The company claims that it will have 900 ready-to-go fuel-cell trucks within the next three years, but hopes to push deployment to over 2,000 units. By this time, Hyzon believes that its vehicles will be close to parity with those currently used within logistics, in terms of cost, charging time and range.
At its US facility, the company aims to increase production capacity to 10,000 units, as it addresses other global markets. While the company is currently active in the US, China, and Malaysia, Norman indicated that the company is receiving interest and exploring options across Europe, where excitement around green hydrogen production continues to ramp up.
The company will take over an integration facility for fuel cells in New York from General Motors, which dropped the plant as part of austerity measures. Following this, Hyzon Motors will be the first US-based manufacturer of PEM fuel cell modules that exceed 100 kW in capacity. These cell stacks operate with a weight power density of over 4 kW per kg, using dry hydrogen as a feedstock to provide electricity as it passes through the cells.
With Hyzon’s fuel cells operating at over 47% efficiency, the use of fuel cells provides a significant advantage over burning hydrogen directly, where thermodynamic limits define an upper limit of around 40%. The company also claims that its fuel cells are well equipped for a 1 million kilometer lifespan and that simple maintenance means that they can be refurbished and resold with ease.
Rather than adopting Nikola’s tactic of building up a truck manufacturing business from the ground, Hyzon will partner with existing makers. Norman claims that a deal will be announced soon, although did not specify which player would be the first to partner with the technology. Hyzon has also partnered with tech companies to develop its suspension kinetic energy system which can recover energy from road undulations to improve the efficiency of its fuel cell systems.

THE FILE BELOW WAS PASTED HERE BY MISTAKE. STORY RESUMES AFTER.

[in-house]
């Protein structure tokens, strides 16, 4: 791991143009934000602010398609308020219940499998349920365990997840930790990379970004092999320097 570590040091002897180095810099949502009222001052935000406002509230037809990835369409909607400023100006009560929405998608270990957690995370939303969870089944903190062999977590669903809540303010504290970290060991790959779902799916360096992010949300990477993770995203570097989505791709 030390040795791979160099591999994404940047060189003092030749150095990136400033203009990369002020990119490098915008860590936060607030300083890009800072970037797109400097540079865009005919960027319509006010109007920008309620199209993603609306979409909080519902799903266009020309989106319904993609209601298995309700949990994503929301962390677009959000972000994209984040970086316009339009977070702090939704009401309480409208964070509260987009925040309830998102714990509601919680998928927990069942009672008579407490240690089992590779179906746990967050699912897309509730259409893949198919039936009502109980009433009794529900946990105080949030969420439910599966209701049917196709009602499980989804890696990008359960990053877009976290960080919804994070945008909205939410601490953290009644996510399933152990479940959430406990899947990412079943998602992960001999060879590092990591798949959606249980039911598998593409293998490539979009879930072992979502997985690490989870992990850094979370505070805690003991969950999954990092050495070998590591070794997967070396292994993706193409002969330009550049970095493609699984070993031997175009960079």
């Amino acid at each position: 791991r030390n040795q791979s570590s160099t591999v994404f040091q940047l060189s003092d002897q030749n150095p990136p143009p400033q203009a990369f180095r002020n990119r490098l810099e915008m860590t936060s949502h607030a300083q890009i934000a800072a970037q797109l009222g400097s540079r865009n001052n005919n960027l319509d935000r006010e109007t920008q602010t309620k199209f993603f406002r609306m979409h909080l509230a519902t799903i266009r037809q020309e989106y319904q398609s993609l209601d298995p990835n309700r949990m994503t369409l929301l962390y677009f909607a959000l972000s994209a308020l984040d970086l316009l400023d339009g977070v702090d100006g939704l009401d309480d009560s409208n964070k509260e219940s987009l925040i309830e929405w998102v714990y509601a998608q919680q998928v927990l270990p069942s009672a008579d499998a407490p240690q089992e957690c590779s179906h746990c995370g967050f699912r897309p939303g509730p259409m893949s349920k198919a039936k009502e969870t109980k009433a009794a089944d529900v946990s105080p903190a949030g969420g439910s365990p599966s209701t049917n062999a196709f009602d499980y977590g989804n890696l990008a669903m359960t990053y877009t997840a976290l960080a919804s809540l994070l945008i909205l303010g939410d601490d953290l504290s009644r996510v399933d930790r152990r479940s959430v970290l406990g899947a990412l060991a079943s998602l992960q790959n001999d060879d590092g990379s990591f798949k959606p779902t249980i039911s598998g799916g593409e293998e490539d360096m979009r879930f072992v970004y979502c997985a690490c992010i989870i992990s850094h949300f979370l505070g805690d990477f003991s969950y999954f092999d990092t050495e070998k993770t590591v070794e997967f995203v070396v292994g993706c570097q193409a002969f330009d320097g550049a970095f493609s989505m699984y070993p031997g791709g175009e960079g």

Nikola is likely to be one of Hyzon’s largest competitors, although it also faces a landgrab battle with Tesla for smaller vehicles. This week Toyota also announced that it would partner with Hino Motors to jointly develop a similar zero-emission heavy-duty truck.
Some players are experimenting with battery-electric trucks, but it’s unlikely that battery technology will make it that far up the automotive chain. The increased energy density of hydrogen fuel cells allows for longer range, with less constraint around the physical space used to store the hydrogen. Refueling also adopts a much more similar format to traditional vehicles, eliminating the need for long charge times, with Hyzon claiming that the technology provides “a significant advantage in whole-of-life cost.”
In a press release earlier this month, Horizon Fuel Cell Chairman, George Gu, who has taken the position of CEO of Hyzon Motors, stated that “We have seen incredible growth in Asia in recent years at Horizon, and now with the experience gained from hundreds of
trucks in commercial service, we aim to bring our technology to the roads of the world. Our Fuel Cell systems have already proven themselves, and we see an opportunity to help the world decarbonize transport much faster than people currently believe is possible.”
Hyzon Motors will have an alternate shareholding to the Horizon Fuel Cell Group, although the latter will retain a significant stake in the new venture. Horizon was launched in 2003, with the production of PEM fuel cell stacks commencing the following year.
Source: Reprinted by permission of Rethink Technology Research
By Harry Morgan for Rethink Technology Research
Original Article: Hyzon Aims for Tesla-Style Rush to Market for Hydrogen Trucks